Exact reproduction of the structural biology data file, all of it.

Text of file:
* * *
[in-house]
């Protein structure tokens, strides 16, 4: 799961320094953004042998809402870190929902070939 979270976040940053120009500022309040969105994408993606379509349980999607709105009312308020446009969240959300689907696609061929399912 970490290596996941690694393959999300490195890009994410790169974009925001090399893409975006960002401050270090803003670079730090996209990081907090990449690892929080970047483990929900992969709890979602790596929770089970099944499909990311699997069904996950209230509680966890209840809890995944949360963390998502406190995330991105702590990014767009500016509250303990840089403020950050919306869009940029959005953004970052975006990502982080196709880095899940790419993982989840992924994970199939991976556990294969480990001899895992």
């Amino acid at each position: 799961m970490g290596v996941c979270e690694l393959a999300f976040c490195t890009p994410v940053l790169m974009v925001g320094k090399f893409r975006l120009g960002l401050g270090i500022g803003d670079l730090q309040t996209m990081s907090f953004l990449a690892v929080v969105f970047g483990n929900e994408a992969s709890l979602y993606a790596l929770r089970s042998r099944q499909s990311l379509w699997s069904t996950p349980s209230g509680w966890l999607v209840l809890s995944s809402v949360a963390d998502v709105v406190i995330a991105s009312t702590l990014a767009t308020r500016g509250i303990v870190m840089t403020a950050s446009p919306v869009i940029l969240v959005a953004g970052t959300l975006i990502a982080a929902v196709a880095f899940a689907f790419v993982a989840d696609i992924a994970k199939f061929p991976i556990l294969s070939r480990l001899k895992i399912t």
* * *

[in-house]
């Protein structure tokens, strides 16, 4: 799961320094953004042998809402870190929902070939 979270976040940053120009500022309040969105994408993606379509349980999607709105009312308020446009969240959300689907696609061929399912 970490290596996941690694393959999300490195890009994410790169974009925001090399893409975006960002401050270090803003670079730090996209990081907090990449690892929080970047483990929900992969709890979602790596929770089970099944499909990311699997069904996950209230509680966890209840809890995944949360963390998502406190995330991105702590990014767009500016509250303990840089403020950050919306869009940029959005953004970052975006990502982080196709880095899940790419993982989840992924994970199939991976556990294969480990001899895992």
């Amino acid at each position: 799961m970490g290596v996941c979270e690694l393959a999300f976040c490195t890009p994410v940053l790169m974009v925001g320094k090399f893409r975006l120009g960002l401050g270090i500022g803003d670079l730090q309040t996209m990081s907090f953004l990449a690892v929080v969105f970047g483990n929900e994408a992969s709890l979602y993606a790596l929770r089970s042998r099944q499909s990311l379509w699997s069904t996950p349980s209230g509680w966890l999607v209840l809890s995944s809402v949360a963390d998502v709105v406190i995330a991105s009312t702590l990014a767009t308020r500016g509250i303990v870190m840089t403020a950050s446009p919306v869009i940029l969240v959005a953004g970052t959300l975006i990502a982080a929902v196709a880095f899940a689907f790419v993982a989840d696609i992924a994970k199939f061929p991976i556990l294969s070939r480990l001899k895992i399912t």